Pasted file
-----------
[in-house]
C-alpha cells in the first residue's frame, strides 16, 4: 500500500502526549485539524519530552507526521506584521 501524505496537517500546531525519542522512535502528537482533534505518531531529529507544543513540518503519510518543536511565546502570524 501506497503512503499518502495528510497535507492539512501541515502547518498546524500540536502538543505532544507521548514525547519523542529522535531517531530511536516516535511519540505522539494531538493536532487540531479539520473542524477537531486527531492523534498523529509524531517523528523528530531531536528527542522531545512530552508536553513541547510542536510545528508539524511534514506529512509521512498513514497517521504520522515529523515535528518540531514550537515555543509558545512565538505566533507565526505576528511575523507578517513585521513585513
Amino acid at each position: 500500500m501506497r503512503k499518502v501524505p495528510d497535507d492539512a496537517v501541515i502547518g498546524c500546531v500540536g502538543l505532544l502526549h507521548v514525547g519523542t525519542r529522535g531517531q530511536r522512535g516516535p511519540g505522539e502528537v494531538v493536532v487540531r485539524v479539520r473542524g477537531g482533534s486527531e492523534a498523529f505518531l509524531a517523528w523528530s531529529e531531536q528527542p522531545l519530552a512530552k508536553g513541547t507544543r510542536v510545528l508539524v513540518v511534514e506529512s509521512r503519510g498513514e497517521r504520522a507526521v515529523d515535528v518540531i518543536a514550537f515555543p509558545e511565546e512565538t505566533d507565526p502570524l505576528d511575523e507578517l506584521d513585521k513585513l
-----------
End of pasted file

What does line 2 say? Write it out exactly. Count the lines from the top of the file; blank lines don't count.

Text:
C-alpha cells in the first residue's frame, strides 16, 4: 500500500502526549485539524519530552507526521506584521 501524505496537517500546531525519542522512535502528537482533534505518531531529529507544543513540518503519510518543536511565546502570524 501506497503512503499518502495528510497535507492539512501541515502547518498546524500540536502538543505532544507521548514525547519523542529522535531517531530511536516516535511519540505522539494531538493536532487540531479539520473542524477537531486527531492523534498523529509524531517523528523528530531531536528527542522531545512530552508536553513541547510542536510545528508539524511534514506529512509521512498513514497517521504520522515529523515535528518540531514550537515555543509558545512565538505566533507565526505576528511575523507578517513585521513585513